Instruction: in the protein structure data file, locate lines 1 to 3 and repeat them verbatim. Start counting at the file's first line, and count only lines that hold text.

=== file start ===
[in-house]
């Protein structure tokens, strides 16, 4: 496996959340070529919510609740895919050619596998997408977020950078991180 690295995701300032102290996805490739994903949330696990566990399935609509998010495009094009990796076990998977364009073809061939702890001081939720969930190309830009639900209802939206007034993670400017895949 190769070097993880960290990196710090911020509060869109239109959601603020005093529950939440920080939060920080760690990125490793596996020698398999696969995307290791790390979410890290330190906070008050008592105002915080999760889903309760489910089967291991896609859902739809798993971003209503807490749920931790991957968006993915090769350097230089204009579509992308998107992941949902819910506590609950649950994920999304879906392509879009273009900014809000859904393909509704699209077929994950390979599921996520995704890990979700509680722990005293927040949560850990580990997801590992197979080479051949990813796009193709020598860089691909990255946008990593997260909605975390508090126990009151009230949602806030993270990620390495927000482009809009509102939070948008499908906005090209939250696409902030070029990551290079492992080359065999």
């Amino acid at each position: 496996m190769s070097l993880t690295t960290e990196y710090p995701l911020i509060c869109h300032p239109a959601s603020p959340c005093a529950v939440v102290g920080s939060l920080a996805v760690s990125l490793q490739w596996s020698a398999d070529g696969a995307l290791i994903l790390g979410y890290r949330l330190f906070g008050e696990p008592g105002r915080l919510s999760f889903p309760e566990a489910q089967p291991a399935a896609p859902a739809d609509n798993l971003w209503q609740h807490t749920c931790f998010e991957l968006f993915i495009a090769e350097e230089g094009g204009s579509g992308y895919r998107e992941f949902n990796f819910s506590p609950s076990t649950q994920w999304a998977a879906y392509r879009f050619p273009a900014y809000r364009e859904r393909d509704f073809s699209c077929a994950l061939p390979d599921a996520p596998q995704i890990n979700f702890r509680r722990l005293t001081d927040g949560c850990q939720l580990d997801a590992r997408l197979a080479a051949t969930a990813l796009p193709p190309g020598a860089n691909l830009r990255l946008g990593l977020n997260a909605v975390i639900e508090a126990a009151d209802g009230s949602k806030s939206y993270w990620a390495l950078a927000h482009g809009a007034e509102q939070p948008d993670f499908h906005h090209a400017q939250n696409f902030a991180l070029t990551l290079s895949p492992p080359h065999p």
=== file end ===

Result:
[in-house]
């Protein structure tokens, strides 16, 4: 496996959340070529919510609740895919050619596998997408977020950078991180 690295995701300032102290996805490739994903949330696990566990399935609509998010495009094009990796076990998977364009073809061939702890001081939720969930190309830009639900209802939206007034993670400017895949 190769070097993880960290990196710090911020509060869109239109959601603020005093529950939440920080939060920080760690990125490793596996020698398999696969995307290791790390979410890290330190906070008050008592105002915080999760889903309760489910089967291991896609859902739809798993971003209503807490749920931790991957968006993915090769350097230089204009579509992308998107992941949902819910506590609950649950994920999304879906392509879009273009900014809000859904393909509704699209077929994950390979599921996520995704890990979700509680722990005293927040949560850990580990997801590992197979080479051949990813796009193709020598860089691909990255946008990593997260909605975390508090126990009151009230949602806030993270990620390495927000482009809009509102939070948008499908906005090209939250696409902030070029990551290079492992080359065999």
């Amino acid at each position: 496996m190769s070097l993880t690295t960290e990196y710090p995701l911020i509060c869109h300032p239109a959601s603020p959340c005093a529950v939440v102290g920080s939060l920080a996805v760690s990125l490793q490739w596996s020698a398999d070529g696969a995307l290791i994903l790390g979410y890290r949330l330190f906070g008050e696990p008592g105002r915080l919510s999760f889903p309760e566990a489910q089967p291991a399935a896609p859902a739809d609509n798993l971003w209503q609740h807490t749920c931790f998010e991957l968006f993915i495009a090769e350097e230089g094009g204009s579509g992308y895919r998107e992941f949902n990796f819910s506590p609950s076990t649950q994920w999304a998977a879906y392509r879009f050619p273009a900014y809000r364009e859904r393909d509704f073809s699209c077929a994950l061939p390979d599921a996520p596998q995704i890990n979700f702890r509680r722990l005293t001081d927040g949560c850990q939720l580990d997801a590992r997408l197979a080479a051949t969930a990813l796009p193709p190309g020598a860089n691909l830009r990255l946008g990593l977020n997260a909605v975390i639900e508090a126990a009151d209802g009230s949602k806030s939206y993270w990620a390495l950078a927000h482009g809009a007034e509102q939070p948008d993670f499908h906005h090209a400017q939250n696409f902030a991180l070029t990551l290079s895949p492992p080359h065999p």